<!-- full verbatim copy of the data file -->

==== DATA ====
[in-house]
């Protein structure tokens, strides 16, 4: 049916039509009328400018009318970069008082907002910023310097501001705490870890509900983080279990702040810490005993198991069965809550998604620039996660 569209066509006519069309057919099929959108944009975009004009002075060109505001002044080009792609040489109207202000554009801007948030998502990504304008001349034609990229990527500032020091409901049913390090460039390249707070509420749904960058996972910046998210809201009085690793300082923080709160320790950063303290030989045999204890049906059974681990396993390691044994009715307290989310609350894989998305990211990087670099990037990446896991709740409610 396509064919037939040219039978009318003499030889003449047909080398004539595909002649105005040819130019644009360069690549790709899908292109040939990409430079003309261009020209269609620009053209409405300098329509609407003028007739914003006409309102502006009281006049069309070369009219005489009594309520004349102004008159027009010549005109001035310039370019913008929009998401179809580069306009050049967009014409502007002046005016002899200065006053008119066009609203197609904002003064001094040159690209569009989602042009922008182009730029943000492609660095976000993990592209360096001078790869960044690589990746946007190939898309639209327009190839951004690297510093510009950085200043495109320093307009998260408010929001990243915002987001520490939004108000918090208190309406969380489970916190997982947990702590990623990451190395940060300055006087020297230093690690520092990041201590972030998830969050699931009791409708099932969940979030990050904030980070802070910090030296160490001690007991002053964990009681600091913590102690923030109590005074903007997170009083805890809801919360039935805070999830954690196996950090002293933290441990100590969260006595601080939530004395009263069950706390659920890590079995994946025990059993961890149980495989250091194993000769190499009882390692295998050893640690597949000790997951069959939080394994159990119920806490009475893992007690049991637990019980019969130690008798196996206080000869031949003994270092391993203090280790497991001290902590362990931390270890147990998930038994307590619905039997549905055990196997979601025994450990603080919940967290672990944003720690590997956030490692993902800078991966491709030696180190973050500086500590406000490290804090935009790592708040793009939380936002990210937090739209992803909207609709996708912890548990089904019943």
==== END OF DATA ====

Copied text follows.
[in-house]
């Protein structure tokens, strides 16, 4: 049916039509009328400018009318970069008082907002910023310097501001705490870890509900983080279990702040810490005993198991069965809550998604620039996660 569209066509006519069309057919099929959108944009975009004009002075060109505001002044080009792609040489109207202000554009801007948030998502990504304008001349034609990229990527500032020091409901049913390090460039390249707070509420749904960058996972910046998210809201009085690793300082923080709160320790950063303290030989045999204890049906059974681990396993390691044994009715307290989310609350894989998305990211990087670099990037990446896991709740409610 396509064919037939040219039978009318003499030889003449047909080398004539595909002649105005040819130019644009360069690549790709899908292109040939990409430079003309261009020209269609620009053209409405300098329509609407003028007739914003006409309102502006009281006049069309070369009219005489009594309520004349102004008159027009010549005109001035310039370019913008929009998401179809580069306009050049967009014409502007002046005016002899200065006053008119066009609203197609904002003064001094040159690209569009989602042009922008182009730029943000492609660095976000993990592209360096001078790869960044690589990746946007190939898309639209327009190839951004690297510093510009950085200043495109320093307009998260408010929001990243915002987001520490939004108000918090208190309406969380489970916190997982947990702590990623990451190395940060300055006087020297230093690690520092990041201590972030998830969050699931009791409708099932969940979030990050904030980070802070910090030296160490001690007991002053964990009681600091913590102690923030109590005074903007997170009083805890809801919360039935805070999830954690196996950090002293933290441990100590969260006595601080939530004395009263069950706390659920890590079995994946025990059993961890149980495989250091194993000769190499009882390692295998050893640690597949000790997951069959939080394994159990119920806490009475893992007690049991637990019980019969130690008798196996206080000869031949003994270092391993203090280790497991001290902590362990931390270890147990998930038994307590619905039997549905055990196997979601025994450990603080919940967290672990944003720690590997956030490692993902800078991966491709030696180190973050500086500590406000490290804090935009790592708040793009939380936002990210937090739209992803909207609709996708912890548990089904019943």